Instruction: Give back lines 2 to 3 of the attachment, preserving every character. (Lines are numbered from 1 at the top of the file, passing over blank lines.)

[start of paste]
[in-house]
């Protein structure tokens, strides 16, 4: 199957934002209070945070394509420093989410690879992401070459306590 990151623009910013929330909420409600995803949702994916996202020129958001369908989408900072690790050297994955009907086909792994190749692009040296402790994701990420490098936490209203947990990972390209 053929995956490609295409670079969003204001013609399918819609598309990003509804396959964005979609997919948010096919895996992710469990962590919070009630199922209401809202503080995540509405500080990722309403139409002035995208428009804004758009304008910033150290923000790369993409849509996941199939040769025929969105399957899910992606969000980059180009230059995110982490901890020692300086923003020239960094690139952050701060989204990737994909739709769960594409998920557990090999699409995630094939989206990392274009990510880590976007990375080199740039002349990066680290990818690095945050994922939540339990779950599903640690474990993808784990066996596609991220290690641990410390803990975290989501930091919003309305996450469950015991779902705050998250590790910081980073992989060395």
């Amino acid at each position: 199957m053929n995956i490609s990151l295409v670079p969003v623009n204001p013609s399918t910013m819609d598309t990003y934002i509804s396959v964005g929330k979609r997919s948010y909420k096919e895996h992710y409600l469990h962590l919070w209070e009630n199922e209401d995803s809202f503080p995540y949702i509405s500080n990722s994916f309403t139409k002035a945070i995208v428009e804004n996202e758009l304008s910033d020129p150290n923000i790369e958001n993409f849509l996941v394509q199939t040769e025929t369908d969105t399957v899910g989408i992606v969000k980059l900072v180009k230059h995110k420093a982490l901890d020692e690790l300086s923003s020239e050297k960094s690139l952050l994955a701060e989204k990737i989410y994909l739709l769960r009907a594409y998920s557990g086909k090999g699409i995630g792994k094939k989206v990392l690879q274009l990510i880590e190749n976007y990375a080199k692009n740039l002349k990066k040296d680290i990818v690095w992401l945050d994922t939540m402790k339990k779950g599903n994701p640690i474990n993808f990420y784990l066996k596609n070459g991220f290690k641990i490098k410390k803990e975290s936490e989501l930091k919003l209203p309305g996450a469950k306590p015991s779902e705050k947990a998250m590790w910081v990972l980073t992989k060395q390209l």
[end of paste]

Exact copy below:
């Protein structure tokens, strides 16, 4: 199957934002209070945070394509420093989410690879992401070459306590 990151623009910013929330909420409600995803949702994916996202020129958001369908989408900072690790050297994955009907086909792994190749692009040296402790994701990420490098936490209203947990990972390209 053929995956490609295409670079969003204001013609399918819609598309990003509804396959964005979609997919948010096919895996992710469990962590919070009630199922209401809202503080995540509405500080990722309403139409002035995208428009804004758009304008910033150290923000790369993409849509996941199939040769025929969105399957899910992606969000980059180009230059995110982490901890020692300086923003020239960094690139952050701060989204990737994909739709769960594409998920557990090999699409995630094939989206990392274009990510880590976007990375080199740039002349990066680290990818690095945050994922939540339990779950599903640690474990993808784990066996596609991220290690641990410390803990975290989501930091919003309305996450469950015991779902705050998250590790910081980073992989060395």
């Amino acid at each position: 199957m053929n995956i490609s990151l295409v670079p969003v623009n204001p013609s399918t910013m819609d598309t990003y934002i509804s396959v964005g929330k979609r997919s948010y909420k096919e895996h992710y409600l469990h962590l919070w209070e009630n199922e209401d995803s809202f503080p995540y949702i509405s500080n990722s994916f309403t139409k002035a945070i995208v428009e804004n996202e758009l304008s910033d020129p150290n923000i790369e958001n993409f849509l996941v394509q199939t040769e025929t369908d969105t399957v899910g989408i992606v969000k980059l900072v180009k230059h995110k420093a982490l901890d020692e690790l300086s923003s020239e050297k960094s690139l952050l994955a701060e989204k990737i989410y994909l739709l769960r009907a594409y998920s557990g086909k090999g699409i995630g792994k094939k989206v990392l690879q274009l990510i880590e190749n976007y990375a080199k692009n740039l002349k990066k040296d680290i990818v690095w992401l945050d994922t939540m402790k339990k779950g599903n994701p640690i474990n993808f990420y784990l066996k596609n070459g991220f290690k641990i490098k410390k803990e975290s936490e989501l930091k919003l209203p309305g996450a469950k306590p015991s779902e705050k947990a998250m590790w910081v990972l980073t992989k060395q390209l």